bastard |ˈbastərd|
2 (of a thing) no longer in its pure or original form; debased : a bastard Darwinism.

If there is one of the many things that urks me about the mainstream’s influence on high art, it is the refusal to accept the artist’s neverending attempt at redefining themselves.

It happens in all genres: acting, music, theater, dance, film, art. Of course commercialism and capitalism has its place in the art world and the business of show; it is the audience who, after all, supports all of these endeavors even if they are not entertained. With the advent of the internet and all the legalities of intellectual property, artists are not only starving to survive but struggling to keep what is theirs. Is innovation on its last leg?

At the risk of sounding less avant-garde and more cliché, I have to say that Quentin Tarantino is one of my favorite directors of film and certainly one of the most influential (or as it were, inspiring) writers in my life. One of the most common complaints (usually from pretentious film addicts overwrought with cinema trivia the like of baseball fans obsessed with team/player stats) is that Quentin profits off of the ideas of others. It couldn’t be closer to the truth.

Are we not, as artists, inspired by life and the work of other artists. Do we not go to school to study the history of our respective art? To learn about what has been done before us and to get a glimpse of what the future may or may not look like? It is no wonder then that art forms have evolved in their own right, spawned primarily due to their predecessors. White people stole soul and rhythm and blues and turned it into Doo-Wop, something that was prominent in predominantly black neighborhood corners for years until someone was inspired to put it on the radio for the right ears to listen. This happens in dance a lot, especially with cultural forms and traditions being molded into inspirations for different movement motifs. It happens on television: the spin-offs and the living room sitcoms. It happens with art: how many times have you seen a painting that reminded you of Van Gogh or Degas or Pollack? Certainly film can’t be spared.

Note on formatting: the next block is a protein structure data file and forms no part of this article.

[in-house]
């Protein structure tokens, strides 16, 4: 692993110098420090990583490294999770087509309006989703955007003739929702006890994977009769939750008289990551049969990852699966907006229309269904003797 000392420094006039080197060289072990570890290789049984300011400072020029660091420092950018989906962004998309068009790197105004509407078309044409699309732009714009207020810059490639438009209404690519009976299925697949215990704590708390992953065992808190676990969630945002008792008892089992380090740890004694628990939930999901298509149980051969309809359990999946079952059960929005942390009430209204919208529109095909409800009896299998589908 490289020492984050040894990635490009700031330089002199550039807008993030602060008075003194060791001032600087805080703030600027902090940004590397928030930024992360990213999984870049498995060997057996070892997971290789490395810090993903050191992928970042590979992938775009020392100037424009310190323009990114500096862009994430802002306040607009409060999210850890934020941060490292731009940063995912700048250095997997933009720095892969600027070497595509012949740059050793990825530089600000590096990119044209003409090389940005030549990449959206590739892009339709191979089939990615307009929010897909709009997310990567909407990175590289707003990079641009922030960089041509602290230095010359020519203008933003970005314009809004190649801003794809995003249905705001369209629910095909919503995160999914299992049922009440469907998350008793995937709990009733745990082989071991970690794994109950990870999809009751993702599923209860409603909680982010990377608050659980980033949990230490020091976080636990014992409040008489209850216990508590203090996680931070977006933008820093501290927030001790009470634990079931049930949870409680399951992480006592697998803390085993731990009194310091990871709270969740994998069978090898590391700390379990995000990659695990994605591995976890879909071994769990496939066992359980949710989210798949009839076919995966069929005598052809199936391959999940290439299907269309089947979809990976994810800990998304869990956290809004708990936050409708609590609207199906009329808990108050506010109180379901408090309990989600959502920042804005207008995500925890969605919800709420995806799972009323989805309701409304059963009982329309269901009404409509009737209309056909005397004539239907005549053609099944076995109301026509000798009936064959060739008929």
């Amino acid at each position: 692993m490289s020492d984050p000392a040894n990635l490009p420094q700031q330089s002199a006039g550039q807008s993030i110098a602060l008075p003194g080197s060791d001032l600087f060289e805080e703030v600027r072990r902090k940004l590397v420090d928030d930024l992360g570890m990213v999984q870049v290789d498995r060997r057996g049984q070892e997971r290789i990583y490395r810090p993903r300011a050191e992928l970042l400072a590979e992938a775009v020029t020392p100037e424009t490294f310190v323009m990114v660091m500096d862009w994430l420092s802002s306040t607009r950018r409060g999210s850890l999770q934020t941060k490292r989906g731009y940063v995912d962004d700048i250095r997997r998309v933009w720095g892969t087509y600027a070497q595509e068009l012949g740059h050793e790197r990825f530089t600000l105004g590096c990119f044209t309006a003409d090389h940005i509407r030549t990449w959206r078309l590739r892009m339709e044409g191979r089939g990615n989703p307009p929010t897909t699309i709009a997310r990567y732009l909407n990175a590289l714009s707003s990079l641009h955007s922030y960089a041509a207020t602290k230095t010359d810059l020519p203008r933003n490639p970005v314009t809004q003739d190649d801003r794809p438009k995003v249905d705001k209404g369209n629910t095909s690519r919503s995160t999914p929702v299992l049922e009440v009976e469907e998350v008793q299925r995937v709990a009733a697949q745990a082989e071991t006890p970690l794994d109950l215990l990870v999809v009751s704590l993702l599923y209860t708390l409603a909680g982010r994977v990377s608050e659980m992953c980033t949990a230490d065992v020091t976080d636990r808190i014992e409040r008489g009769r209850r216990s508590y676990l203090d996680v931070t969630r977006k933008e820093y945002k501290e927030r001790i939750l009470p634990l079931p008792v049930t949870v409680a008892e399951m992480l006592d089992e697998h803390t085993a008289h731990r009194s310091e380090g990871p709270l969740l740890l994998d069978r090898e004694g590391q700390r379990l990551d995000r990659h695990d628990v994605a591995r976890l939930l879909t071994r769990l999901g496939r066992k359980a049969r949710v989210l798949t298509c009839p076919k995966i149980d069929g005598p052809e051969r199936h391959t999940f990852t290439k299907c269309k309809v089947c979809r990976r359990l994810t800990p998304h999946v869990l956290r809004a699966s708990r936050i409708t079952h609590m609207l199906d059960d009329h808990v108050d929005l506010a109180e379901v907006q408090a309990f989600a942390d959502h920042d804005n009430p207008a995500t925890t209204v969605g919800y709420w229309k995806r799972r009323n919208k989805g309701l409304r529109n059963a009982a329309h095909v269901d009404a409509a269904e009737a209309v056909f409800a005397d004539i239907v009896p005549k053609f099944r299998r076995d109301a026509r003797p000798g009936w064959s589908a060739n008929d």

Hence the “genius” of Tarantino. He is a story teller. He didn’t study at the most prestigious schools (he actually dropped out of high school). He was one of the aforementioned pretentious film obsessed geeks who worked in a video store and thought that he wanted to be a movie star but knew better that his talents lay in regurgitating the great films that have inspired him. He is a storyteller and a mastermind in manipulating old art onto new canvas.

I wish I could say there was a favorite film of his. Most people debate over Reservoir Dogs and Pulp Fiction, the first his highly acclaimed debut, the second the most popular and awarded film to date. The latter was much more entertaining to me for its style, the quality of acting, the pace, the surprises, the amazing dialog, the great camera work…But all of his films are so different even though they contain the same elements. You can look at a film and know that it’s Quentin Tarantino. Or is it?

I had the enormous pleasure of seeing Inglourious Basterds this weekend and I was blown away. Per usual, I didn’t do a lot of research or reading into what the film was about. Whether or not it was based on a true story, who was in it, why it was written…All I knew was that it was QT, it was a WWII film (one of my favorite film subjects no matter the genre), and Brad Pitt was in it. Also, I knew, like Quentin has the habit of doing, that he was way over schedule and over budget, so the release date got pushed back. But that is to be expected.